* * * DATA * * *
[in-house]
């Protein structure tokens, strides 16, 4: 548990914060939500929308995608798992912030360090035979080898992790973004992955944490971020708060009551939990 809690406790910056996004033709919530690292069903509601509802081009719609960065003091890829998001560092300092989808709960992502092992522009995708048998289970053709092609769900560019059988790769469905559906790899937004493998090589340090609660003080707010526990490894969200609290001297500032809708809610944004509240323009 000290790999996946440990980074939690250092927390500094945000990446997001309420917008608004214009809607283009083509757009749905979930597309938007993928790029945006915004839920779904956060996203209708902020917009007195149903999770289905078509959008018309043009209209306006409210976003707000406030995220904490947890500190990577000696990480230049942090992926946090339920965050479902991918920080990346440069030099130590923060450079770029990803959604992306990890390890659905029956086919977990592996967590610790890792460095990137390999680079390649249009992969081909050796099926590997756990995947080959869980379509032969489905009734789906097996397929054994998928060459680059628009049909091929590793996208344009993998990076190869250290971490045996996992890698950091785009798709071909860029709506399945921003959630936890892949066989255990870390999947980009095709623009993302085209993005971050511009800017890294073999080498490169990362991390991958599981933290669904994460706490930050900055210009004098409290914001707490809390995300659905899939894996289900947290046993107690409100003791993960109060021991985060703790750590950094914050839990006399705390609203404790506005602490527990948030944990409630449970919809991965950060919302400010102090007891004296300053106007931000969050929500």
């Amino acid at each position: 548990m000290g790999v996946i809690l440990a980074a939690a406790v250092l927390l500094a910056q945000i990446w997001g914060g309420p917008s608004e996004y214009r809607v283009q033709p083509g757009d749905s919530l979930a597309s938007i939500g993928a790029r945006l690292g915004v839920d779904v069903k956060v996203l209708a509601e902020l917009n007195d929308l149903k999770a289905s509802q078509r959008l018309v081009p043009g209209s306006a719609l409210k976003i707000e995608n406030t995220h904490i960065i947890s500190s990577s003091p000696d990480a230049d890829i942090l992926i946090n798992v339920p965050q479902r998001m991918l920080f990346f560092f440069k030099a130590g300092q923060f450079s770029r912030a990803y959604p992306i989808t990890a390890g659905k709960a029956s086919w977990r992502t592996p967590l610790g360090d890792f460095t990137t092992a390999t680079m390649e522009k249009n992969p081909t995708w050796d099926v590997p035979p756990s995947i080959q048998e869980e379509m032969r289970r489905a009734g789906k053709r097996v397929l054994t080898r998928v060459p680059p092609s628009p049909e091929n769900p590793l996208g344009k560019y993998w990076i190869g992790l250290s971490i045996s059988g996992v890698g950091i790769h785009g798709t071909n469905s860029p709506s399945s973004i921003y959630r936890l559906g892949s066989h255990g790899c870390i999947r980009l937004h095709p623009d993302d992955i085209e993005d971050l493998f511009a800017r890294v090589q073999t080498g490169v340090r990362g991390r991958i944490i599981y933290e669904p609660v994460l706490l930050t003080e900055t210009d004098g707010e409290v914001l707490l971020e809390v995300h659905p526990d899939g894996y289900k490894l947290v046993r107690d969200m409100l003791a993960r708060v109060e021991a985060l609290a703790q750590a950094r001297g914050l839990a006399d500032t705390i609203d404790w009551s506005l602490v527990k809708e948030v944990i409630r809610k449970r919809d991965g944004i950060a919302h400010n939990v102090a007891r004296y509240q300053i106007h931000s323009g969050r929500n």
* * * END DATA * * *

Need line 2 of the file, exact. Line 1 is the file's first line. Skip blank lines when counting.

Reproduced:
């Protein structure tokens, strides 16, 4: 548990914060939500929308995608798992912030360090035979080898992790973004992955944490971020708060009551939990 809690406790910056996004033709919530690292069903509601509802081009719609960065003091890829998001560092300092989808709960992502092992522009995708048998289970053709092609769900560019059988790769469905559906790899937004493998090589340090609660003080707010526990490894969200609290001297500032809708809610944004509240323009 000290790999996946440990980074939690250092927390500094945000990446997001309420917008608004214009809607283009083509757009749905979930597309938007993928790029945006915004839920779904956060996203209708902020917009007195149903999770289905078509959008018309043009209209306006409210976003707000406030995220904490947890500190990577000696990480230049942090992926946090339920965050479902991918920080990346440069030099130590923060450079770029990803959604992306990890390890659905029956086919977990592996967590610790890792460095990137390999680079390649249009992969081909050796099926590997756990995947080959869980379509032969489905009734789906097996397929054994998928060459680059628009049909091929590793996208344009993998990076190869250290971490045996996992890698950091785009798709071909860029709506399945921003959630936890892949066989255990870390999947980009095709623009993302085209993005971050511009800017890294073999080498490169990362991390991958599981933290669904994460706490930050900055210009004098409290914001707490809390995300659905899939894996289900947290046993107690409100003791993960109060021991985060703790750590950094914050839990006399705390609203404790506005602490527990948030944990409630449970919809991965950060919302400010102090007891004296300053106007931000969050929500």